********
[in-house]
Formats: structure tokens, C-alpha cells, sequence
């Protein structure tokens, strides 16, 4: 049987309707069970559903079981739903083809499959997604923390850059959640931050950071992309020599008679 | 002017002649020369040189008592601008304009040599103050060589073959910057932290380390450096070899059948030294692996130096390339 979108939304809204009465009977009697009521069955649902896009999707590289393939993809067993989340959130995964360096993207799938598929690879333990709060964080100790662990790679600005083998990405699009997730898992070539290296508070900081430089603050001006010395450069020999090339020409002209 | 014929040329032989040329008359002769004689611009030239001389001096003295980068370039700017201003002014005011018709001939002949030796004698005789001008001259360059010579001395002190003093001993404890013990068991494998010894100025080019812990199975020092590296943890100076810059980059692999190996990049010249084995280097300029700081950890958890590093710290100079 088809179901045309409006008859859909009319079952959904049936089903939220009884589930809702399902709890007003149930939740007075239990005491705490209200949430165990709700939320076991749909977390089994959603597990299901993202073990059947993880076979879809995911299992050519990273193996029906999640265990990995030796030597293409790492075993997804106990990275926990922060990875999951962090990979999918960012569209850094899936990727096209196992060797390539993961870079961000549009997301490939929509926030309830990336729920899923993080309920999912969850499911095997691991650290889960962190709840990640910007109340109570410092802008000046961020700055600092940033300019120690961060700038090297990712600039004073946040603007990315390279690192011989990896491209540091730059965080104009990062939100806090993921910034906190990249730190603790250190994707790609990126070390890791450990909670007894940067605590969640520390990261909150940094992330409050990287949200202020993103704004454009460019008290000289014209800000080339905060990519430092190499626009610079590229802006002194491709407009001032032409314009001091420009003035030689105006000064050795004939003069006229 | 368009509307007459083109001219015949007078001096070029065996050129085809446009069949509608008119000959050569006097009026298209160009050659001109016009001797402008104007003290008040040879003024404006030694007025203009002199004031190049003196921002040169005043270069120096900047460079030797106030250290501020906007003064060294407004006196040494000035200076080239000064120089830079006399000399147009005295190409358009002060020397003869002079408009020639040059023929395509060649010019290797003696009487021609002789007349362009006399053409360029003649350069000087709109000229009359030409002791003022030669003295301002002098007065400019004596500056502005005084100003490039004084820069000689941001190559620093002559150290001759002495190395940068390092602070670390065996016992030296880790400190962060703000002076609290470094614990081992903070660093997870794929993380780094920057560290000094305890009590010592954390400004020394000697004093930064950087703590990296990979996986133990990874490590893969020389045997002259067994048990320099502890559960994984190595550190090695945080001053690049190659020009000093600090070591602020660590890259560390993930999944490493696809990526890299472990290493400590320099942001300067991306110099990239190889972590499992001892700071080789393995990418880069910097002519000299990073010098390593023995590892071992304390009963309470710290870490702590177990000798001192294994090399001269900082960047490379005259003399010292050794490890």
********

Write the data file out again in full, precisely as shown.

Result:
[in-house]
Formats: structure tokens, C-alpha cells, sequence
């Protein structure tokens, strides 16, 4: 049987309707069970559903079981739903083809499959997604923390850059959640931050950071992309020599008679 | 002017002649020369040189008592601008304009040599103050060589073959910057932290380390450096070899059948030294692996130096390339 979108939304809204009465009977009697009521069955649902896009999707590289393939993809067993989340959130995964360096993207799938598929690879333990709060964080100790662990790679600005083998990405699009997730898992070539290296508070900081430089603050001006010395450069020999090339020409002209 | 014929040329032989040329008359002769004689611009030239001389001096003295980068370039700017201003002014005011018709001939002949030796004698005789001008001259360059010579001395002190003093001993404890013990068991494998010894100025080019812990199975020092590296943890100076810059980059692999190996990049010249084995280097300029700081950890958890590093710290100079 088809179901045309409006008859859909009319079952959904049936089903939220009884589930809702399902709890007003149930939740007075239990005491705490209200949430165990709700939320076991749909977390089994959603597990299901993202073990059947993880076979879809995911299992050519990273193996029906999640265990990995030796030597293409790492075993997804106990990275926990922060990875999951962090990979999918960012569209850094899936990727096209196992060797390539993961870079961000549009997301490939929509926030309830990336729920899923993080309920999912969850499911095997691991650290889960962190709840990640910007109340109570410092802008000046961020700055600092940033300019120690961060700038090297990712600039004073946040603007990315390279690192011989990896491209540091730059965080104009990062939100806090993921910034906190990249730190603790250190994707790609990126070390890791450990909670007894940067605590969640520390990261909150940094992330409050990287949200202020993103704004454009460019008290000289014209800000080339905060990519430092190499626009610079590229802006002194491709407009001032032409314009001091420009003035030689105006000064050795004939003069006229 | 368009509307007459083109001219015949007078001096070029065996050129085809446009069949509608008119000959050569006097009026298209160009050659001109016009001797402008104007003290008040040879003024404006030694007025203009002199004031190049003196921002040169005043270069120096900047460079030797106030250290501020906007003064060294407004006196040494000035200076080239000064120089830079006399000399147009005295190409358009002060020397003869002079408009020639040059023929395509060649010019290797003696009487021609002789007349362009006399053409360029003649350069000087709109000229009359030409002791003022030669003295301002002098007065400019004596500056502005005084100003490039004084820069000689941001190559620093002559150290001759002495190395940068390092602070670390065996016992030296880790400190962060703000002076609290470094614990081992903070660093997870794929993380780094920057560290000094305890009590010592954390400004020394000697004093930064950087703590990296990979996986133990990874490590893969020389045997002259067994048990320099502890559960994984190595550190090695945080001053690049190659020009000093600090070591602020660590890259560390993930999944490493696809990526890299472990290493400590320099942001300067991306110099990239190889972590499992001892700071080789393995990418880069910097002519000299990073010098390593023995590892071992304390009963309470710290870490702590177990000798001192294994090399001269900082960047490379005259003399010292050794490890």